A function $f\colon P\to Q$ between posets that preserves the order—meaning it satisfies $fp\leq fp'$ whenever $p\leq p'$—is called a monotone function. Crucially, a monotone function is precisely a functor when we view the posets as categories. (Below we'll be interested in a function $f$ that's order-reversing, so that $fp\geq fp'$ whenever $p\leq p'$. It's still a functor—it's just a contravariant one.)

In this general setting, an adjunction consists of opposing monotone functions $f\colon P\to Q$ and $g\colon Q\to P$ that satisfy

Lots of things you might care about are posets, so there are numerous Galois connections throughout mathematics. Here's one example I especially enjoy:

Formal Concept Analysis

Given a set $X$ consider the power set $2^X$, i.e. the set of all subsets of $X$. It's a poset by inclusion: $A\leq B$ if and only if $A\subseteq B\subseteq X$. So in particular, it's a category. Now here's a nice fact I like:

Any relation $R$ on $X\times Y$ defines a Galois connection.

A relation is another name for a subset $R\subseteq X\times Y$. If, for example, $X$ is a set of animals and $Y$ is a set of features, then $R$ could be the set of all pairs $(x,y)$ such that animal $x$ possesses feature $y$. Naturally, we might be interested in subsets of animals possessing certain features, and vice versa. This motivates the following two functions, $f$ and $g$:

These functions are order reversing (as you can check) and they satisfy the following:

Right away, you'll notice this isn't quite the adjunction condition specified above: $f$ and $g$ both appear on the right-hand side of the subset containments! No worries. This is another flavor of adjunction: $f$ and $g$ are called mutually right adjoints, and this is an example of what's sometimes called an antitone Galois connection.

As an aside, pairs of subsets $(A,B)\in 2^X\times 2^Y$ for which equality above holds—i.e. $fA=B$ and $A=gB$—have a special name: they're called formal concepts. They are the focal point of interest in formal concept analysis, a nice part of order theory dealing with hierarchy of concepts in data. For more on formal concepts and category theory, you might be interested in this blog series by Simon Willerton on the $n$-Category Café.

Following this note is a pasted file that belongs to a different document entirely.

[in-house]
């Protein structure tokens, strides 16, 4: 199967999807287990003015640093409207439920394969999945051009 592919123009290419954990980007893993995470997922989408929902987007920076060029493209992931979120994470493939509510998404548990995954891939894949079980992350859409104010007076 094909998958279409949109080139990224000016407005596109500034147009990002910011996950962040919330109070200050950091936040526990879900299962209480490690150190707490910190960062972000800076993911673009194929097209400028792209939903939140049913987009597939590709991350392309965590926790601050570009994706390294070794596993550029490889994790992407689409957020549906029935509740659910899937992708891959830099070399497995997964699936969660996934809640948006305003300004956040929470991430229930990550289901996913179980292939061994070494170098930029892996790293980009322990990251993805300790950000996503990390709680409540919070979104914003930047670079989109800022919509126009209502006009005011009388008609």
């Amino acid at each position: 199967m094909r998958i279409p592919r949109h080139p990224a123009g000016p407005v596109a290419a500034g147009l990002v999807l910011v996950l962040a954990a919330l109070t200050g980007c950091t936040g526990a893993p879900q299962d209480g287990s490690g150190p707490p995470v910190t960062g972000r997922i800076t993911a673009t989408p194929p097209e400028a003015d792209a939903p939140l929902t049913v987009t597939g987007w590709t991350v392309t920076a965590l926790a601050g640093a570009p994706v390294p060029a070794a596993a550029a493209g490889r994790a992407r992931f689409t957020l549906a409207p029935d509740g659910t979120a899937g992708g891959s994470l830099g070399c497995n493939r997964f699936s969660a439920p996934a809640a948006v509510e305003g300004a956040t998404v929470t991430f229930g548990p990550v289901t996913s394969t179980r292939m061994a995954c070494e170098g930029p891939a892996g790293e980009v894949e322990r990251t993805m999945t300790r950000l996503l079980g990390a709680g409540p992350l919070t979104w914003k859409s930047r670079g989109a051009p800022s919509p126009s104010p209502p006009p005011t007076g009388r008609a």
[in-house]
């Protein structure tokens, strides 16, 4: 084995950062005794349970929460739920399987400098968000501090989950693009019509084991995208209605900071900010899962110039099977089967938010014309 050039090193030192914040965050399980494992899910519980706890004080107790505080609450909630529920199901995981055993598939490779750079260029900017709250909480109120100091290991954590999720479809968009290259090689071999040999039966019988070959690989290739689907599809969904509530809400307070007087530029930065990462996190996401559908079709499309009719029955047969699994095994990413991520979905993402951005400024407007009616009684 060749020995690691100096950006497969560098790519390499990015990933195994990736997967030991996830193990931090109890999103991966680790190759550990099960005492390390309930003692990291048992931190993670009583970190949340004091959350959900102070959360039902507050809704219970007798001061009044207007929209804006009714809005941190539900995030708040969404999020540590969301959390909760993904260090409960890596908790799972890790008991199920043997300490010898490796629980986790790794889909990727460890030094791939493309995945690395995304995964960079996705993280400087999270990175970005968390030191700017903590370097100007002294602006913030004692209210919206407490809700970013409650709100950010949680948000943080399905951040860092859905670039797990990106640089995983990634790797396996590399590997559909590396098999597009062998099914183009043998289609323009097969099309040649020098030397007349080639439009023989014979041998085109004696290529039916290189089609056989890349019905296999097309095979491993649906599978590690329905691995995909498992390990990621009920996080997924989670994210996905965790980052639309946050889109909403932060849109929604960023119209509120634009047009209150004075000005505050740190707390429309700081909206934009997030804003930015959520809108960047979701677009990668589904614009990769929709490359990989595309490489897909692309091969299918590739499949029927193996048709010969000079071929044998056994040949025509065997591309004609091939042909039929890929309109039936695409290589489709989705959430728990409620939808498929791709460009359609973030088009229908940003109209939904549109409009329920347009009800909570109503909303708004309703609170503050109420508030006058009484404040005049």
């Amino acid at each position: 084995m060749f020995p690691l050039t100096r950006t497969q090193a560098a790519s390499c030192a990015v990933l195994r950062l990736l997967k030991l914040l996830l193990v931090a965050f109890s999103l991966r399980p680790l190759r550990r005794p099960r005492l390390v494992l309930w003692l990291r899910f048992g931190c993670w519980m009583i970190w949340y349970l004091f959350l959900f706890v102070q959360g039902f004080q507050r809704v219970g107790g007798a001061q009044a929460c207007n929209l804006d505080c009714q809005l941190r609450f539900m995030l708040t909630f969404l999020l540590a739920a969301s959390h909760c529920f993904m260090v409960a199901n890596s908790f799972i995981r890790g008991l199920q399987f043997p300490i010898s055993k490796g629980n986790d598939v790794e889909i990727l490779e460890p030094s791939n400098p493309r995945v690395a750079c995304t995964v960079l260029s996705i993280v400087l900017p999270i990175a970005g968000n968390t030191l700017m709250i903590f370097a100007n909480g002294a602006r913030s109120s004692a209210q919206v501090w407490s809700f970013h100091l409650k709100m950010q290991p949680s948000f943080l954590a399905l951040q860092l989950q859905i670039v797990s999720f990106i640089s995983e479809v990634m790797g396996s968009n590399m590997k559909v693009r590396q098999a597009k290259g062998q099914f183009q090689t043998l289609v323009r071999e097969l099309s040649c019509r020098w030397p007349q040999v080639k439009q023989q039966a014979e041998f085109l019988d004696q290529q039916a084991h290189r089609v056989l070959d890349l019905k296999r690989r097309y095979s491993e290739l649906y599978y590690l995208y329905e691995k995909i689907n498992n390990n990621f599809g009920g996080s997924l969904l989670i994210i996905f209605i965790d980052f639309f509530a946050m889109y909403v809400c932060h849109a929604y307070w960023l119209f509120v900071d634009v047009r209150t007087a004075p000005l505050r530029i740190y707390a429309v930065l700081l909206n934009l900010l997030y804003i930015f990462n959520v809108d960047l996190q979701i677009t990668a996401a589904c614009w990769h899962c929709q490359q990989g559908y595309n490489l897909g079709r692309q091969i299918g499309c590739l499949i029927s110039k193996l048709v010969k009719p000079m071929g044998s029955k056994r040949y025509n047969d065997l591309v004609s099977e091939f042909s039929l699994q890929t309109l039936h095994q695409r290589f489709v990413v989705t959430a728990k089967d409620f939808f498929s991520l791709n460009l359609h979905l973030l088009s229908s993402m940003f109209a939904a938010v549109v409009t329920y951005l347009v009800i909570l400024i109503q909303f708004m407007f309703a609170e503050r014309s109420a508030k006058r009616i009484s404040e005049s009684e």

Galois connections arising from relations are just one example. There are many more, including:

  • the connection between fields and groups in Galois theory (from which this adjunction derives is name)
  • the connection between the floor function $\lfloor -\rfloor$ and the ceiling function $\lceil -\rceil$
  • the connection between covering spaces and fundamental groups in topology
  • the connection between polynomials and their roots in algebraic geometry
  • the connection between syntax and semantics à la William Lawvere

The list goes on, and the Wikipedia entry showcases most of these examples and more.

Data Migration

Our last example of adjunctions comes from applied category theory, namely data migration. Today's post is already quite long, so I'll try to keep this brief. A database—tables of information—can be represented by a directed graph, $G$. The columns are vertices and an edge is a relationship between columns. In the airline example below, the column of "Economy Seats" corresponds to one vertex, which is connected to "Price" since every seat has a cost associated to it.

The graph keeps track of the database's "syntax." To reinstate the actual data, we need to attach meaning. We need, for example, a principled way of "imagining the leftmost vertex represents the set of economy seats." To do this, we take the free category $\mathsf{G}:=FG$ on the graph (as in the free-forgetful adjunction above!) and define a functor from that category to the category of sets. In short, a database is encoded by functor $ \mathsf{G}\to \mathsf{Set}$.

Now suppose we have another database, whose graph $H$ gives rise to a category $\mathsf{H}:=FH$, and suppose the two databases are related so that there is a functor  $J\colon \mathsf{H}\to\mathsf{G}$. (Perhaps one database is a more detailed version of another.) Asking for a migration of data from $G$ to $H$ amounts to asking for a functor $\mathsf{H}\to\mathsf{Set}$ given a functor $\mathsf{G}\to\mathsf{Set}$. Is it possible? Sure! Just precompose with $J$. This defines a nice way to get from the category $\mathsf{Set}^\mathsf{G}$ of databases (functors) on $G$ to the category $\mathsf{Set}^\mathsf{H}$ of databases (functors) on $H$:

But can we migrate data in the other direction? Given a functor $\mathsf{H}\to \mathsf{Set}$, can we use $J$ to extend it to a functor out of $\mathsf{G}$? For this, we turn to Kan extensions—the name given to solutions to this kind of extension problem. I use plural here because there are both left and right Kan extensions. (This is a consequence of the fact that morphisms have direction: left or right.) There's a lot of rich theory behind this (you'll need to know about limits and colimits—I've written an introduction here!), but the upshot is that the two Kan extensions provide two ways to migrate data from $H$ to $G$. Moreover, they define two adjunctions:

I've gone through all this rather quickly, but I think it gives a nice glimpse of applied category theory. A thorough explanation can be found in David Spivak's Category Theory for the Sciences and in the newer An Invitation to Applied Category Theory with Brendan Fong, which is also free on the arXiv as Seven Sketches in Compositionality(See Section 3.4, "Adjunctions and Data Migration," from which I borrowed the example above.) John Baez also explains the idea nicely in his free online course on applied category theory. Do check them out!